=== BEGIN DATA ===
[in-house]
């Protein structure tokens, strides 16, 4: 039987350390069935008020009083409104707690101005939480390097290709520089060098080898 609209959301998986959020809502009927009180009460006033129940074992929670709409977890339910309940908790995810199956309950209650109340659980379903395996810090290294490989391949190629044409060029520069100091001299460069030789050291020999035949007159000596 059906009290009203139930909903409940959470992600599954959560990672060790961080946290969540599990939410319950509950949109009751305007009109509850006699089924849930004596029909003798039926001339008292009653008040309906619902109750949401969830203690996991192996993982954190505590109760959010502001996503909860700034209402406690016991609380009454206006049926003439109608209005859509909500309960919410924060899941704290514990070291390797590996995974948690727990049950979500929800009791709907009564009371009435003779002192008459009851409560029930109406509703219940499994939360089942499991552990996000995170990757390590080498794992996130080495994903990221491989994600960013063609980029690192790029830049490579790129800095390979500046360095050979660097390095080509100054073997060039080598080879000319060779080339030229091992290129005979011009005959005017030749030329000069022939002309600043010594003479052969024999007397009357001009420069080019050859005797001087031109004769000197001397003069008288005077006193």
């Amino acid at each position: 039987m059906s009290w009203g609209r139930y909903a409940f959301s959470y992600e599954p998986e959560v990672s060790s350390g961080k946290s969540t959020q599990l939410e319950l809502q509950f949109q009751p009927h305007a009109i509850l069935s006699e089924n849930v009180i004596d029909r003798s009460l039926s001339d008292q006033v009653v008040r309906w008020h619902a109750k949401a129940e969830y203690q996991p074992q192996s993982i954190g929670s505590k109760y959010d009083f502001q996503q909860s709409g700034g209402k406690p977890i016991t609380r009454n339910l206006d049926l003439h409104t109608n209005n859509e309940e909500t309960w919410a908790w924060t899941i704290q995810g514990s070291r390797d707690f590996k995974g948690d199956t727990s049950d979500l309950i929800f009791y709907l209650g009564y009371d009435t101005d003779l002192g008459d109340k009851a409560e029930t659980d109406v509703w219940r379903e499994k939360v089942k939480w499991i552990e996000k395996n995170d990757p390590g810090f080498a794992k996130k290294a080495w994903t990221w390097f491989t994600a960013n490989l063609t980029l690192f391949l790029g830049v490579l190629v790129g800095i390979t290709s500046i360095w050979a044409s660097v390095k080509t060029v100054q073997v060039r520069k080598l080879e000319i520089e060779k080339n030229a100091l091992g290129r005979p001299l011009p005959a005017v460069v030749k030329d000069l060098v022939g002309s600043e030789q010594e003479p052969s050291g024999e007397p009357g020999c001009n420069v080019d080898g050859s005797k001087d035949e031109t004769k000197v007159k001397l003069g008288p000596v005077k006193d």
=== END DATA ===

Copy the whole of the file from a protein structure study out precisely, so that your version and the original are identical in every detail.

[in-house]
């Protein structure tokens, strides 16, 4: 039987350390069935008020009083409104707690101005939480390097290709520089060098080898 609209959301998986959020809502009927009180009460006033129940074992929670709409977890339910309940908790995810199956309950209650109340659980379903395996810090290294490989391949190629044409060029520069100091001299460069030789050291020999035949007159000596 059906009290009203139930909903409940959470992600599954959560990672060790961080946290969540599990939410319950509950949109009751305007009109509850006699089924849930004596029909003798039926001339008292009653008040309906619902109750949401969830203690996991192996993982954190505590109760959010502001996503909860700034209402406690016991609380009454206006049926003439109608209005859509909500309960919410924060899941704290514990070291390797590996995974948690727990049950979500929800009791709907009564009371009435003779002192008459009851409560029930109406509703219940499994939360089942499991552990996000995170990757390590080498794992996130080495994903990221491989994600960013063609980029690192790029830049490579790129800095390979500046360095050979660097390095080509100054073997060039080598080879000319060779080339030229091992290129005979011009005959005017030749030329000069022939002309600043010594003479052969024999007397009357001009420069080019050859005797001087031109004769000197001397003069008288005077006193």
């Amino acid at each position: 039987m059906s009290w009203g609209r139930y909903a409940f959301s959470y992600e599954p998986e959560v990672s060790s350390g961080k946290s969540t959020q599990l939410e319950l809502q509950f949109q009751p009927h305007a009109i509850l069935s006699e089924n849930v009180i004596d029909r003798s009460l039926s001339d008292q006033v009653v008040r309906w008020h619902a109750k949401a129940e969830y203690q996991p074992q192996s993982i954190g929670s505590k109760y959010d009083f502001q996503q909860s709409g700034g209402k406690p977890i016991t609380r009454n339910l206006d049926l003439h409104t109608n209005n859509e309940e909500t309960w919410a908790w924060t899941i704290q995810g514990s070291r390797d707690f590996k995974g948690d199956t727990s049950d979500l309950i929800f009791y709907l209650g009564y009371d009435t101005d003779l002192g008459d109340k009851a409560e029930t659980d109406v509703w219940r379903e499994k939360v089942k939480w499991i552990e996000k395996n995170d990757p390590g810090f080498a794992k996130k290294a080495w994903t990221w390097f491989t994600a960013n490989l063609t980029l690192f391949l790029g830049v490579l190629v790129g800095i390979t290709s500046i360095w050979a044409s660097v390095k080509t060029v100054q073997v060039r520069k080598l080879e000319i520089e060779k080339n030229a100091l091992g290129r005979p001299l011009p005959a005017v460069v030749k030329d000069l060098v022939g002309s600043e030789q010594e003479p052969s050291g024999e007397p009357g020999c001009n420069v080019d080898g050859s005797k001087d035949e031109t004769k000197v007159k001397l003069g008288p000596v005077k006193d």